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Posted 01 June 2021
Category: Building Defects
The problem of nickel sulphide particles causing toughened glass panels to spontaneously shatter or explode without any mechanical damage being caused to them has been known about in expert glass articles since at least the 1960’s or 1970’s.
Toughened or tempered glass is also known as “safety glass” and was originally developed for use in car windscreens to ensure that the risk of injury to those nearby from broken shards of glass was minimised when a glass panel was mechanically damaged by an external object such as a stone.
Rather than shattering into large shards the toughened safety glass shatters into small normally hexagonal pieces which are usually harmless when coming into contact with nearby people.
The nature and performance of toughened glass has led to it being used in large flat panels often in retail or commercial buildings, but also in the curtain wall of residential buildings where it is believed that the panels may come into contact with people.
Toughened glass panels can obviously also shatter when mechanically or physically damaged by outside factors like birds, rocks, windblown objects, vandalism and other physical damage during manufacture or installation but these are not regarded as spontaneous.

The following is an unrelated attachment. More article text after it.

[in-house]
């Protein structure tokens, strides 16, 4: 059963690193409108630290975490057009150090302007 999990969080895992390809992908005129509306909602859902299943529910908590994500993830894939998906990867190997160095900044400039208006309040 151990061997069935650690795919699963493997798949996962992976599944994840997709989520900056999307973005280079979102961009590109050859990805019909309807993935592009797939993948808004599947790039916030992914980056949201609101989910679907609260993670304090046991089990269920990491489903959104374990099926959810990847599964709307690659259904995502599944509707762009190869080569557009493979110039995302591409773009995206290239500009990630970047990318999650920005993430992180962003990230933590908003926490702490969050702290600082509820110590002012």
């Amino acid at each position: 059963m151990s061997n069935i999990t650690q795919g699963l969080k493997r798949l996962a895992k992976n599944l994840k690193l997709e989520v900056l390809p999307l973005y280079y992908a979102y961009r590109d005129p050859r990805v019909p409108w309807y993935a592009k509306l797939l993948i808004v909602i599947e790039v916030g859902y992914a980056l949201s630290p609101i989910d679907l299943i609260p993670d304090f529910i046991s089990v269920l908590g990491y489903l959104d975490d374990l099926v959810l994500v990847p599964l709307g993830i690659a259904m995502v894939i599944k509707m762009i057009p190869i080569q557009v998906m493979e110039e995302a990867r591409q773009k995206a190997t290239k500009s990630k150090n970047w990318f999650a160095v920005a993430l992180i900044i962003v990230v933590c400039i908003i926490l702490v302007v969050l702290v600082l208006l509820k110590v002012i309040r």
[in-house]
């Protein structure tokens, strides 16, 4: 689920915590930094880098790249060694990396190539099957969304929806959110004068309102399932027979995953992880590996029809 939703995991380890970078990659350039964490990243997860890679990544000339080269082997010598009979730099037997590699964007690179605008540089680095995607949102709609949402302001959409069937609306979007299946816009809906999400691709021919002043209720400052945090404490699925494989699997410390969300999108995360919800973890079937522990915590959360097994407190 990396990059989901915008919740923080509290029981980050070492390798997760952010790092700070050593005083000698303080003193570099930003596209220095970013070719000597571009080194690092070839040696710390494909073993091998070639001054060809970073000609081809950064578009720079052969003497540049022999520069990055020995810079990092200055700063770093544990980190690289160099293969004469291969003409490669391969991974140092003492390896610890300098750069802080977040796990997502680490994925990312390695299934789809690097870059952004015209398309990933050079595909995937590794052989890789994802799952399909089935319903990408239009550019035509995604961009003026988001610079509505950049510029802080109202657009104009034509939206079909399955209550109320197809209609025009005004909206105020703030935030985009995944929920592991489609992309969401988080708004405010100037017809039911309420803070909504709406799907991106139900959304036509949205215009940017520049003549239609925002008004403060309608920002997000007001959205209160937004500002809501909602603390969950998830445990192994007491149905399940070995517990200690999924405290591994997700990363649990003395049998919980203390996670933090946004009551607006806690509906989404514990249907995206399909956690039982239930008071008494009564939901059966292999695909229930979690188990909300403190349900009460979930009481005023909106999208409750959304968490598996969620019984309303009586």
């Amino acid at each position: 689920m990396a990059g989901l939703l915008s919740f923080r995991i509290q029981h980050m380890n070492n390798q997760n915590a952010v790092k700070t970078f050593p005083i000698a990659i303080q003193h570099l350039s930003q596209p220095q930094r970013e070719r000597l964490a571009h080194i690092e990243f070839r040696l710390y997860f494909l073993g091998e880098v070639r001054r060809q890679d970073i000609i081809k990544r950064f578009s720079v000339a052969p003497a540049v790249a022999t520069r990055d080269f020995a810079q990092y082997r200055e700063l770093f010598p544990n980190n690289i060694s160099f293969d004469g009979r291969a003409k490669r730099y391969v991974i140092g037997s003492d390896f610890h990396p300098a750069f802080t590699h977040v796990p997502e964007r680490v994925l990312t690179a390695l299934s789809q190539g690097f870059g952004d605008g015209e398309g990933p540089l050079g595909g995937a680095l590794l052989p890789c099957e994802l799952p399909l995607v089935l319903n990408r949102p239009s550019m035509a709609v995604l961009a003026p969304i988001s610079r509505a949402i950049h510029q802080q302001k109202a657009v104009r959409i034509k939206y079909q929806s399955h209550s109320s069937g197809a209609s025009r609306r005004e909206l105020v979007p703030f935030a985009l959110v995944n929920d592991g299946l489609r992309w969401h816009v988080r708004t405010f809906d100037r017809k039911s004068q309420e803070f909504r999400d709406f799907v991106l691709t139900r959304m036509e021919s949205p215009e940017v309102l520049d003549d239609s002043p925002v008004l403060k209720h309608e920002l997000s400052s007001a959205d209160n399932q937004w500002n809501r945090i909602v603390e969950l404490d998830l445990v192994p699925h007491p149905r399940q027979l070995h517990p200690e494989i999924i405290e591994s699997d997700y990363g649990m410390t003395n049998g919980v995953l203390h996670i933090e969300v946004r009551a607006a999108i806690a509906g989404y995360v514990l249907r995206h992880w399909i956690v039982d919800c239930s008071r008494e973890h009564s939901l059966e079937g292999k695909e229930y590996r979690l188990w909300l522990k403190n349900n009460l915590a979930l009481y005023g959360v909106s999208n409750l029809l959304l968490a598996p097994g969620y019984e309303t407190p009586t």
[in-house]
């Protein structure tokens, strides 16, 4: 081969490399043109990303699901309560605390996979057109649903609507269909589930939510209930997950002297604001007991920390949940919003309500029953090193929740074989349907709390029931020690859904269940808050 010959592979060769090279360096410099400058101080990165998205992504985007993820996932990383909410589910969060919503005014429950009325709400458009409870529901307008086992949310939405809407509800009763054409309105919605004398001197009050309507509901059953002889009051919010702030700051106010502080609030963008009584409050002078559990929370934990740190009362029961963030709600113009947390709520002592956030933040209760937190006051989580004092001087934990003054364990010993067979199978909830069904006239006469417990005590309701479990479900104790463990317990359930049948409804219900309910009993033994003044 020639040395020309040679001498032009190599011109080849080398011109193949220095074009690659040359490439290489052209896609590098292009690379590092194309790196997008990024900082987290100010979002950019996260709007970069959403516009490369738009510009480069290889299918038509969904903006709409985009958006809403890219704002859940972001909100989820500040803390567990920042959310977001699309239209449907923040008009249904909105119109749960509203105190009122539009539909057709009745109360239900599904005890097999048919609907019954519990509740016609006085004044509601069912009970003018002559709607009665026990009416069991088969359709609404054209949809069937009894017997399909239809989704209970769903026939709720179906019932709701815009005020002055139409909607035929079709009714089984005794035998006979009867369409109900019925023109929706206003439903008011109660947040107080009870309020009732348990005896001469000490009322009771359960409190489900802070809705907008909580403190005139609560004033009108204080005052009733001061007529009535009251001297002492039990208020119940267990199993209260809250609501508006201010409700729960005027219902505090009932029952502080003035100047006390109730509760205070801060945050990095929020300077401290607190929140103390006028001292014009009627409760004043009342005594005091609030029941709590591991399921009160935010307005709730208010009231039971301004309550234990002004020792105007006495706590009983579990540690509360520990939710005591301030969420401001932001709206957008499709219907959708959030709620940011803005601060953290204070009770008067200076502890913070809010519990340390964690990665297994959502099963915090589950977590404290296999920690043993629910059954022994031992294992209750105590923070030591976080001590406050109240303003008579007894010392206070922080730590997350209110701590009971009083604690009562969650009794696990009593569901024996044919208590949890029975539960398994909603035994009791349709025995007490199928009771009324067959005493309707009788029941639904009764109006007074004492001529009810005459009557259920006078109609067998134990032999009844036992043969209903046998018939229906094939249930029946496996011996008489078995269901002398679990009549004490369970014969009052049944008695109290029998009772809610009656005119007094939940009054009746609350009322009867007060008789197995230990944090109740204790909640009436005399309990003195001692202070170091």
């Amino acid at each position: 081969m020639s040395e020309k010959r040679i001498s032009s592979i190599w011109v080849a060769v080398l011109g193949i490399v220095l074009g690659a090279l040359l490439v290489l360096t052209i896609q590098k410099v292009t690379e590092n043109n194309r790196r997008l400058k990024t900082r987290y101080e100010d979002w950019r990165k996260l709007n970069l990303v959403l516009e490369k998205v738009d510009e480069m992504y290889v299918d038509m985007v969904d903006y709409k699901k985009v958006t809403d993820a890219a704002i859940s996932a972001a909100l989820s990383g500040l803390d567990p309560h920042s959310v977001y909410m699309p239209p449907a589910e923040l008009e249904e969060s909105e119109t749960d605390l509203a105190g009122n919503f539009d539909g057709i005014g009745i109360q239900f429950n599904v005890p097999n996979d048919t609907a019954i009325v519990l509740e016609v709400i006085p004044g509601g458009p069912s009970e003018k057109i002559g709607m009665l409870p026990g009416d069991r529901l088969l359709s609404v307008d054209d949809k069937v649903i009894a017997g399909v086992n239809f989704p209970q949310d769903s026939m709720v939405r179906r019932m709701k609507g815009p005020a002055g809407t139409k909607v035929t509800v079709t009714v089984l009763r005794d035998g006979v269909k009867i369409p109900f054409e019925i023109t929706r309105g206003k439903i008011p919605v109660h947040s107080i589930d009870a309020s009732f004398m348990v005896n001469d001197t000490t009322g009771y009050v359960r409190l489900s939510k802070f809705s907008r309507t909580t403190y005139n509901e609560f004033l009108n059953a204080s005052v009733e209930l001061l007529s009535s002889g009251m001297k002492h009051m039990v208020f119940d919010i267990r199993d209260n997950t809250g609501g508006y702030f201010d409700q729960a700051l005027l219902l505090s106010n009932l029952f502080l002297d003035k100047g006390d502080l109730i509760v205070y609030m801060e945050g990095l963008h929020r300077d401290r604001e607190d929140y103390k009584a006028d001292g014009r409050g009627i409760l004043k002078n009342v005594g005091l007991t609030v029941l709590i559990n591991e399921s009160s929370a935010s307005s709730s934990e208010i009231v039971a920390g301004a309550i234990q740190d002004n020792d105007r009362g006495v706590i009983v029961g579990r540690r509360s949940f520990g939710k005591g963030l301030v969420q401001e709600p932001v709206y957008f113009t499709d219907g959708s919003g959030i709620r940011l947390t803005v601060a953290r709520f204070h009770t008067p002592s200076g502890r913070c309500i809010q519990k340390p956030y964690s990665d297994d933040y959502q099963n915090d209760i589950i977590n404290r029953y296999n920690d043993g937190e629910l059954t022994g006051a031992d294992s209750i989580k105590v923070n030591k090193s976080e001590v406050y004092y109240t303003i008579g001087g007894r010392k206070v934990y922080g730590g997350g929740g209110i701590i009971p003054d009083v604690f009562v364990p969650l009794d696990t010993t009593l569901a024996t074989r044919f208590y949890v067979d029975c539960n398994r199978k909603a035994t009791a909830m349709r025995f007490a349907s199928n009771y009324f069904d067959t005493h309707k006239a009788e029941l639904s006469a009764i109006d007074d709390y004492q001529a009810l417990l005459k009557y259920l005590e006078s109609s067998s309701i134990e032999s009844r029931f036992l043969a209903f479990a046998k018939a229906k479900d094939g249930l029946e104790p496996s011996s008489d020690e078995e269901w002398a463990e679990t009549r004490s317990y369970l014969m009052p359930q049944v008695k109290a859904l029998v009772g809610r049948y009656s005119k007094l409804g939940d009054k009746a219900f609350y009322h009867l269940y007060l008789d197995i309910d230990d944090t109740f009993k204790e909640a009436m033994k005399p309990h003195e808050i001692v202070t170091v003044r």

Toughened glass is made by a process of heat strengthening by subjecting each panel to a uniform temperature of up to 620 degrees celcius and then cooling it. Nickel sulphide inclusions are the product of the fusion between nickel and sulphur during the manufacture of the glass. The resulting nickel sulphide particle in the glass can cause the panel to crack particularly when subjected to extreme heat on very hot days when the panel has been installed in the curtain wall. The crack pattern is distinctive because it starts with a tiny butterfly shaped crack at the position of the nickel sulphide particle and quickly radiates out from that fracture.
The process of heat soaking of toughened glass was originally developed by the industry in the 1960’s in an attempt to minimise the risk of spontaneous fractures in toughened glass. If the glass is not properly heat soaked then the fractures may occur without warning and usually within the first 5 years, tapering off with less failures for the years 5 to 10 of the life of the glass.
The best options where a building is experiencing such failures are to replace all the glass, but this is obviously very expensive. It is also possible to coat each glass panel with a high performance safety film, but this process is also expensive and only temporary. As the rate of failure is minimal it is also possible to obtain specialist services which can review each panel and determine which ones are likely to fracture.
Given the knowledge of this issue for over 50 years it is possible that if your building is experiencing such a problem that a claim can be brought against the original builders, developers and designers who caused this particular glass to be used.
***The information contained in this article is general information only and not legal advice. The currency, accuracy and completeness of this article (and its contents) should be checked by obtaining independent legal advice before you take any action or otherwise rely upon its contents